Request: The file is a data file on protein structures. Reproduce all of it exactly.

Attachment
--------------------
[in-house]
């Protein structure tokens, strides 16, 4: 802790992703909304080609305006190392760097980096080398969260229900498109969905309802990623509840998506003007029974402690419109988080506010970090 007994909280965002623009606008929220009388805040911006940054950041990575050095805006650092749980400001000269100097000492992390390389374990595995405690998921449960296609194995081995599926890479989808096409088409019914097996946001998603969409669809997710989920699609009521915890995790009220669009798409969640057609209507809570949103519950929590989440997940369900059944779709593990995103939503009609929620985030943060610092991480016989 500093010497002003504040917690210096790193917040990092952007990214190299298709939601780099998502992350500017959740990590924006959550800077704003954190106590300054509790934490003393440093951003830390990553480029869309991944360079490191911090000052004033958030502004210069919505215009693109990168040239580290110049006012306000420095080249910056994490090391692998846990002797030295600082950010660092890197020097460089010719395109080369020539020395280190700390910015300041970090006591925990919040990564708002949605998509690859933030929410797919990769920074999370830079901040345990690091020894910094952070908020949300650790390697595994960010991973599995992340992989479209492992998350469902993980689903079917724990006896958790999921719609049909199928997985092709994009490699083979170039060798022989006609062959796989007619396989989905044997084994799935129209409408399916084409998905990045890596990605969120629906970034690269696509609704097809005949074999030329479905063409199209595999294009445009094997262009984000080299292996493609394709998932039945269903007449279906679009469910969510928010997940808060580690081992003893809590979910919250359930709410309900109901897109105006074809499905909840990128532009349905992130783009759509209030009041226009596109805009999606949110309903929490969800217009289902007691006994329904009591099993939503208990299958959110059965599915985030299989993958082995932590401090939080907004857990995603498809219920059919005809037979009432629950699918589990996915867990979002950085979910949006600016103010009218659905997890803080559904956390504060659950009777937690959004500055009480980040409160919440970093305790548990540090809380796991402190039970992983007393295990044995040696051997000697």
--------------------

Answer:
[in-house]
């Protein structure tokens, strides 16, 4: 802790992703909304080609305006190392760097980096080398969260229900498109969905309802990623509840998506003007029974402690419109988080506010970090 007994909280965002623009606008929220009388805040911006940054950041990575050095805006650092749980400001000269100097000492992390390389374990595995405690998921449960296609194995081995599926890479989808096409088409019914097996946001998603969409669809997710989920699609009521915890995790009220669009798409969640057609209507809570949103519950929590989440997940369900059944779709593990995103939503009609929620985030943060610092991480016989 500093010497002003504040917690210096790193917040990092952007990214190299298709939601780099998502992350500017959740990590924006959550800077704003954190106590300054509790934490003393440093951003830390990553480029869309991944360079490191911090000052004033958030502004210069919505215009693109990168040239580290110049006012306000420095080249910056994490090391692998846990002797030295600082950010660092890197020097460089010719395109080369020539020395280190700390910015300041970090006591925990919040990564708002949605998509690859933030929410797919990769920074999370830079901040345990690091020894910094952070908020949300650790390697595994960010991973599995992340992989479209492992998350469902993980689903079917724990006896958790999921719609049909199928997985092709994009490699083979170039060798022989006609062959796989007619396989989905044997084994799935129209409408399916084409998905990045890596990605969120629906970034690269696509609704097809005949074999030329479905063409199209595999294009445009094997262009984000080299292996493609394709998932039945269903007449279906679009469910969510928010997940808060580690081992003893809590979910919250359930709410309900109901897109105006074809499905909840990128532009349905992130783009759509209030009041226009596109805009999606949110309903929490969800217009289902007691006994329904009591099993939503208990299958959110059965599915985030299989993958082995932590401090939080907004857990995603498809219920059919005809037979009432629950699918589990996915867990979002950085979910949006600016103010009218659905997890803080559904956390504060659950009777937690959004500055009480980040409160919440970093305790548990540090809380796991402190039970992983007393295990044995040696051997000697």